While preparing my Deep Dive talk on Java 21 for friendly Java User Groups, I’ve noticed a curious case of JEP 443: Unnamed Patterns and Variables (Preview). I’ve managed to create a reproducer, so I’d like to share the findings here. I assembled a simple demo of the JEP. It’s obviously very nice and for sure it will improve Java’s abilities to shine in data-first coding scenarios. However, this JEP is not only about switch and ifs, it’s also about lambdas, catch blocks and so on.
Java™ 21 is real now. And so are virtual threads. Everyone got excited about them, yet you prefer to keep your Java 8 job forever, and you already have a nice plan to “accidentally” derail the migration to 21 by using virtual threads in a very, very unfortunate way. What a pity… So you decided to come for this talk to look for some inspiration ;-) Okay, please join us to learn how NOT to use virtual threads, and see the potential performance pitfalls of using them the wrong way.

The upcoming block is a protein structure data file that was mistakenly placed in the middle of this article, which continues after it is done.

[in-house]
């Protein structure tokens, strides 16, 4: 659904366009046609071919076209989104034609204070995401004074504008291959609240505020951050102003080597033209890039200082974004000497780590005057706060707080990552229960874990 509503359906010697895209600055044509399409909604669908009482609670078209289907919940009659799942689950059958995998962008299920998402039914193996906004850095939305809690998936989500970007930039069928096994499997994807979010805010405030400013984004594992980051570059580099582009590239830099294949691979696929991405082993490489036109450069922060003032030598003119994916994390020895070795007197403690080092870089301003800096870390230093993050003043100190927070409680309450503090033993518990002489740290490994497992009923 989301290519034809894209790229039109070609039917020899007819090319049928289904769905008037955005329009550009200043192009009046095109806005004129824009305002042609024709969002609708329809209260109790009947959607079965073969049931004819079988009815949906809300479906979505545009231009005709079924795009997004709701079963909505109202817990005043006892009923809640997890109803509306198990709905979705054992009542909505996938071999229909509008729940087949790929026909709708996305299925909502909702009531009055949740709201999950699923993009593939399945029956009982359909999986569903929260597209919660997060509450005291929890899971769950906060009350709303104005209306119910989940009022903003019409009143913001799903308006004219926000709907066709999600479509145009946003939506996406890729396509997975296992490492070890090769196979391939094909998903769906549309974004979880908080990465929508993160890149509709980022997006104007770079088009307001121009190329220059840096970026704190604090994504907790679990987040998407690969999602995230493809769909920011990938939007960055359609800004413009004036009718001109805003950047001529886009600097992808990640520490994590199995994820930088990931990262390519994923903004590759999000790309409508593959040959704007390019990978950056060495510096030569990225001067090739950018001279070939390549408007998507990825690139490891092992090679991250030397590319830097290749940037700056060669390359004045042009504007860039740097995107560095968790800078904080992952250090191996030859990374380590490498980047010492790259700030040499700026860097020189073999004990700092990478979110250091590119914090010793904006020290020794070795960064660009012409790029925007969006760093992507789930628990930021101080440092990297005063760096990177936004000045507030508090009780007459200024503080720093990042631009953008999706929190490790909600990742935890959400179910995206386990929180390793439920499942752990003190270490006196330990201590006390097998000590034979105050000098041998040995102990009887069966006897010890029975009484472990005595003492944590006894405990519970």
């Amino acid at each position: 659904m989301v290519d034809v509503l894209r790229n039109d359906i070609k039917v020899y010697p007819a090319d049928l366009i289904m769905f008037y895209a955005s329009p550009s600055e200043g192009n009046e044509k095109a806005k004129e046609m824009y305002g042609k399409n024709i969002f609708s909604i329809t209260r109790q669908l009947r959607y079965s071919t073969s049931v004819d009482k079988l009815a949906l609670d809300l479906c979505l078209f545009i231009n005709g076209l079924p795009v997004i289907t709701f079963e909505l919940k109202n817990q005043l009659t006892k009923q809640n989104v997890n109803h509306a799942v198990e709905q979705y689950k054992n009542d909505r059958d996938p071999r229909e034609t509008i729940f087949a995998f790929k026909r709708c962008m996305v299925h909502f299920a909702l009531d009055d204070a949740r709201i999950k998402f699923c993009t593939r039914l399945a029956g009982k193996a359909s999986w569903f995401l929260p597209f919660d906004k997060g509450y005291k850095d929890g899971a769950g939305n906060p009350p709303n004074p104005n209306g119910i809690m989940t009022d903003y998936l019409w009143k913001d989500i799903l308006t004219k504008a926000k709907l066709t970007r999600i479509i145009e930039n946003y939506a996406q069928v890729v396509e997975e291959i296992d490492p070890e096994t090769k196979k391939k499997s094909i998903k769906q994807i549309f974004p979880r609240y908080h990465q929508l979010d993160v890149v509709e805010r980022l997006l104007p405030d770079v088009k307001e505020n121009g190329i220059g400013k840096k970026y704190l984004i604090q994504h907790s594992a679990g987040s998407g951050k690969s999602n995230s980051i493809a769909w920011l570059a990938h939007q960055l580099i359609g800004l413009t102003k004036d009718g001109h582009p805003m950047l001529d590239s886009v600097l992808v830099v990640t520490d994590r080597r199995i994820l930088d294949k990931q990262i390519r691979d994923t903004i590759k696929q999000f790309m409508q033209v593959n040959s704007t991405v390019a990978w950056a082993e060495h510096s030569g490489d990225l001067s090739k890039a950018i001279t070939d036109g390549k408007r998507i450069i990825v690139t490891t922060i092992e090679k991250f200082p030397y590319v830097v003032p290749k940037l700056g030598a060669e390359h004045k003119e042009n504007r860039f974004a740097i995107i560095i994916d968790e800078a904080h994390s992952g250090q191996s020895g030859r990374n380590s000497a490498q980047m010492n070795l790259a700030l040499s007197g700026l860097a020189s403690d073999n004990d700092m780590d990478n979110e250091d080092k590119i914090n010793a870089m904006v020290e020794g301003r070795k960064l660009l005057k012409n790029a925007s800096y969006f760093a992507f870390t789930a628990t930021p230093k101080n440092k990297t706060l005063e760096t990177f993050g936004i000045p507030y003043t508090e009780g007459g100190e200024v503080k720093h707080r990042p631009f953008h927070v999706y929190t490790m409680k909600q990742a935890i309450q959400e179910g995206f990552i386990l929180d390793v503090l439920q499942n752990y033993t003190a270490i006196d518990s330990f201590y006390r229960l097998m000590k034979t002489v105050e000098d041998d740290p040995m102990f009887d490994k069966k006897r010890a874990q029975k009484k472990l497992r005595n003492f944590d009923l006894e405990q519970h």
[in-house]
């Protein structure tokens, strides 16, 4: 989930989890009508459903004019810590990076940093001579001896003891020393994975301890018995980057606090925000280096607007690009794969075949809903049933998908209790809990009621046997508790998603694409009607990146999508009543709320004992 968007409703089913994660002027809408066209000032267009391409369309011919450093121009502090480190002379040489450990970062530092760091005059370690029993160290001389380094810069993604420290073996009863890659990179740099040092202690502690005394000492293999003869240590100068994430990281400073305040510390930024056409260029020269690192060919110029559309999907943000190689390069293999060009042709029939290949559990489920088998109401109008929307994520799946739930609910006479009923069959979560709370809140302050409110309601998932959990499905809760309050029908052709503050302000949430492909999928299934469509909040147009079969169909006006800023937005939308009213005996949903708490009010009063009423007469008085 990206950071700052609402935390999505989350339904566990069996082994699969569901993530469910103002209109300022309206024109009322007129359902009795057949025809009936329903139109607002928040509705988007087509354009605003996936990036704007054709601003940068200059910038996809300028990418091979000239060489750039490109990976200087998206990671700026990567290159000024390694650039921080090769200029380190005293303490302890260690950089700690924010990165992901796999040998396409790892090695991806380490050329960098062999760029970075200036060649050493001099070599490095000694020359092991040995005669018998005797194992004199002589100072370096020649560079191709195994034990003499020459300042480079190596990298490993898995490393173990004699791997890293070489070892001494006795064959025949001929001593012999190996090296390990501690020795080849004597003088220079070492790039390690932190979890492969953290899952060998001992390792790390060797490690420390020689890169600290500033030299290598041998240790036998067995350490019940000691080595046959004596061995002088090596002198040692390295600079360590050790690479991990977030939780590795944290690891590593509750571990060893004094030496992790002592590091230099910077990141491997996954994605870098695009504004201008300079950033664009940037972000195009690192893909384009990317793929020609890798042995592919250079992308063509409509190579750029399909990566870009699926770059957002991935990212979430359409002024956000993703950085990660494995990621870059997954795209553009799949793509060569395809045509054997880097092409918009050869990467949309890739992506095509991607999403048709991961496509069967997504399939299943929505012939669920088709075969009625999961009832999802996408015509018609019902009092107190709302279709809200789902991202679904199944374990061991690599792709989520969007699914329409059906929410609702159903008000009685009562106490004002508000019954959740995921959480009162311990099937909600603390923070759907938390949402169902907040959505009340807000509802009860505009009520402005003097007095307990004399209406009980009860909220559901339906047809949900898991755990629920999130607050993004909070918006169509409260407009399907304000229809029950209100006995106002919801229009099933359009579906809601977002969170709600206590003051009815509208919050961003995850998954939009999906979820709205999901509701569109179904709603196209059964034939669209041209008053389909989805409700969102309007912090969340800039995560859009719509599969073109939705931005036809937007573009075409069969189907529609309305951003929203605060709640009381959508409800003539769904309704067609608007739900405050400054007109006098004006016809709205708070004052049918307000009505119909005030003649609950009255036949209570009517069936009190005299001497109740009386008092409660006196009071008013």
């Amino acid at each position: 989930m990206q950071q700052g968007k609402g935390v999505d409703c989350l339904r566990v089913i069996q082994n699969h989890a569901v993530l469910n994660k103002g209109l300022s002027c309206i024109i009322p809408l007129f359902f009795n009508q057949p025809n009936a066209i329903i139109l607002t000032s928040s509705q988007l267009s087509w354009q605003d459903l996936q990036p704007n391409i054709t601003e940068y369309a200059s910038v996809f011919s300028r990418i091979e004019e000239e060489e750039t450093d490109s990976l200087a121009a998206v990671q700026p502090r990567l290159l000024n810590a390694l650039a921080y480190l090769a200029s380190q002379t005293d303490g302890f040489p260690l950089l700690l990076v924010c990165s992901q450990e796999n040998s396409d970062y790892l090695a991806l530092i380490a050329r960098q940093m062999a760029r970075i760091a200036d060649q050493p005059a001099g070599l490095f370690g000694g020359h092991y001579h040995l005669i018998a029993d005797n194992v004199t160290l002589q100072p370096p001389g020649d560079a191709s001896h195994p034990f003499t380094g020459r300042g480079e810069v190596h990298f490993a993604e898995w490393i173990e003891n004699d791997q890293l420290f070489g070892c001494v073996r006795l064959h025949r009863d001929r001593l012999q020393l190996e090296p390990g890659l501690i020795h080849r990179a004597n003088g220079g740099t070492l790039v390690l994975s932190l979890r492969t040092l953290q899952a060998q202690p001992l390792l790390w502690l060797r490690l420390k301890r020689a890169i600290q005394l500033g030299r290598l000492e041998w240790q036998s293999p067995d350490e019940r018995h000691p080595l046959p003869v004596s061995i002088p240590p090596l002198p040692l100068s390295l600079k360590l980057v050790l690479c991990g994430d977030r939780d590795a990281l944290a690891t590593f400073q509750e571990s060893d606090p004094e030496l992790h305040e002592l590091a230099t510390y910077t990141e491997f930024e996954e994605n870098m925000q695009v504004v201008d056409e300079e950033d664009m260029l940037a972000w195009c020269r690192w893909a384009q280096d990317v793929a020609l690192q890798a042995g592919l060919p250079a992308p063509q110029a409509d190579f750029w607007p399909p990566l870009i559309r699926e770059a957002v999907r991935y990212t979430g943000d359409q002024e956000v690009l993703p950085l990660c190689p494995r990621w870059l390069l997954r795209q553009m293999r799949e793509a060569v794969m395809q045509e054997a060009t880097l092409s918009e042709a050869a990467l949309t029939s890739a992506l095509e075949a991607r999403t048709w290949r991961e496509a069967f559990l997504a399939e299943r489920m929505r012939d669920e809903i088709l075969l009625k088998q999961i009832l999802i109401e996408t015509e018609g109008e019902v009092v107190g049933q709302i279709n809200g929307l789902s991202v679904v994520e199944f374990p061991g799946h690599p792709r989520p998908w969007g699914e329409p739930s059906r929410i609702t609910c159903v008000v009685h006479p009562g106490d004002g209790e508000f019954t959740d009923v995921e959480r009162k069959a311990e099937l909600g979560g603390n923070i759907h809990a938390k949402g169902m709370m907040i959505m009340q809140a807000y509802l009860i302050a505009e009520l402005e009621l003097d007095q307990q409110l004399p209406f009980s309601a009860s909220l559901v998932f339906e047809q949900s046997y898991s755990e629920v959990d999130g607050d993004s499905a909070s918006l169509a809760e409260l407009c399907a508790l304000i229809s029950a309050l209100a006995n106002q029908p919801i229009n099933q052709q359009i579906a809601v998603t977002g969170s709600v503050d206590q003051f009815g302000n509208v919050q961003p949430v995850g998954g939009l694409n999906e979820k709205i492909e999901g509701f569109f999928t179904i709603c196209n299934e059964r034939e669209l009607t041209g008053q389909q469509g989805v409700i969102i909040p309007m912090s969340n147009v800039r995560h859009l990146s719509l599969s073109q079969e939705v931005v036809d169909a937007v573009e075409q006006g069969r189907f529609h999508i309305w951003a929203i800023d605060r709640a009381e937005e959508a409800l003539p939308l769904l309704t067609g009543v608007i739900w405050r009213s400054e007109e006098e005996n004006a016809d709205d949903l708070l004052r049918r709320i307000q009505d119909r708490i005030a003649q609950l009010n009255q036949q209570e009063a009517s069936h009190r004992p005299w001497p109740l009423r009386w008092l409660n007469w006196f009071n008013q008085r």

Hey, there are two major Java versions released every year! We don’t have to wait 3 years or so for new features anymore. Isn’t that cool? 😉 Java was supposed “to be slow”. However, Java turns out to evolve so fast, that next releases aren’t just version bumps, but might significantly change the rules of the game. That’s a good reason to check out what’s new in Java. To name a few changes:
Let me start this entry with a dad joke. An electron rides a motorcycle. Suddenly, a police officer stops the electron and says: ‘I had to stop you, because you were speeding, driving exactly 178 and half kilometres per hour.’ ‘Well, THANK YOU VERY MUCH, officer!’ the electron says, ‘Now I have absolutely no idea where I am!!!’ Some dad jokes are terrible, and don’t worry if you don’t get this one.